Designing your device to have real-time system characteristics is the key. Too often, real-time systems are confused with "interactive" systems having only fast average response times. For a consumer device, it is inadequate to only manage the average response time of a given set of tasks; instead you must look at worst-case performance, paying close attention to the overall hardware and software system. For example, to ensure the product's performance, Windows CE for Dreamcast was created as an optimized version of the Windows CE operating system designed for the Dreamcast hardware.
Let's review several important ideas about systems. A real-time system has four major characteristics. First, the system must understand the application's time constraints and take time into consideration. A consumer device playing back digitally stored or streamed media requires a complex set of cooperating tasks that must be jointly scheduled for completion before some deadline. Communication and coordination between these tasks, as well as any external controls and devices, must be performed in a timely and consistent manner. While playing an audio stream, data buffers must be filled and emptied by worker threads in a coordinated way at exactly the right times to avoid glitches or lost data.
Second, the system must be deterministic. The system must meet its time constraints and deadlines in a consistent manner and with bounded worst-case performance. A digital TV using MPEG-2 video compression must not momentarily halt or glitch, regardless of peak computation load.
Third, the system must be reliable. A consumer device must work for days on end without needing a reboot. It must robustly handle all manner of external and internal data errors, as well as poor environmental conditions. An audio player must continue to function adequately even with reduced network bandwidth.
Fourth, the system must interact in a consistent manner with itself and with other system resources, including CPU, memory, buses, clocks, streaming multimedia audio and video hardware, 3D graphics accelerators, files, and network components. Designing a deterministic consumer device requires an overall system approach to all aspects of the design, not just CPU or memory usage.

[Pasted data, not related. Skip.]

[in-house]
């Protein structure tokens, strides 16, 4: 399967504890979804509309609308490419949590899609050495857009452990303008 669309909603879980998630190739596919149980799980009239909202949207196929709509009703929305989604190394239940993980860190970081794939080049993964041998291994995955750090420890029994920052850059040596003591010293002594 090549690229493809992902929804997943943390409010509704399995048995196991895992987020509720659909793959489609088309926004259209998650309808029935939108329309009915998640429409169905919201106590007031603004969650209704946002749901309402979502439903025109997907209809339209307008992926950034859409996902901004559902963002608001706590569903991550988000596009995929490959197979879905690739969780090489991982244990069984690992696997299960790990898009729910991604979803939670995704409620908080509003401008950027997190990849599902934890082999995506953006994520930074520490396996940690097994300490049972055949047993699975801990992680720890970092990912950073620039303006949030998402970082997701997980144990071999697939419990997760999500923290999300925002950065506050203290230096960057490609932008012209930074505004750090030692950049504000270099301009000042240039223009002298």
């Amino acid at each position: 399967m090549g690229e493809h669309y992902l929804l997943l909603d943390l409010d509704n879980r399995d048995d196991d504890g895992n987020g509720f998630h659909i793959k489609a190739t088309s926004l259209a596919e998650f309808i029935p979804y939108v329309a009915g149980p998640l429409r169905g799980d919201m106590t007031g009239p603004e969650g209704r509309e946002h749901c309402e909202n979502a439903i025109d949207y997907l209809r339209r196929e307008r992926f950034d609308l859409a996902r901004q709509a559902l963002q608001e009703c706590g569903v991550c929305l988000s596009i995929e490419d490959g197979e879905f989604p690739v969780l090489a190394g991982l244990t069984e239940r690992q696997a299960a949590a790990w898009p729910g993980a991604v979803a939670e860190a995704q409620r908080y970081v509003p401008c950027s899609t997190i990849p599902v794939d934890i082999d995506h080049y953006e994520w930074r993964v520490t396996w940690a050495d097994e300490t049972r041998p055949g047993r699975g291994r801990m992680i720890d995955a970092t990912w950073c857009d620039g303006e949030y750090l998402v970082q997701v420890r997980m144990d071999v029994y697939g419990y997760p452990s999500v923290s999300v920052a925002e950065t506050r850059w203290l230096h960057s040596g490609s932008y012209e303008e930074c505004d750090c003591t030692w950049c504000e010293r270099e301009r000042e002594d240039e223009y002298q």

Deterministic systems strive to optimize for the "best worst case" (a characteristic of real-time systems is that they will happily exclude lower-priority processes and events), as opposed to providing the "best average case" (a characteristic of interactive systems is that they want to share system resources equally among all requestors). Generally, deterministic systems are not open like desktop systems. Instead, they are tightly controlled because they must plan for and limit interference among tasks that are competing for scarce system resources.
Windows CE provides many essential system building blocks that can be used to implement a real-time system. Windows CE is a preemptively scheduled, multithreaded OS providing flexible task scheduling, thread synchronization, virtual memory management, interprocess communications, fast, non-blocking I/O and file systems, external connectivity features, and good integrated development and debugging environments. Because consumer devices are cost-sensitive, Windows CE components can
be built to minimize the overall memory footprint, allowing system memory to be used by applications and not taken away by the OS as part of its runtime overhead.
With real-time systems, interrupt latency is an important consideration. Latency refers to the amount of time that elapses after an interrupt event occurs and before the software responds. Real-time systems are designed for speed and predictability, with a time response scaled by the characteristic time of the system.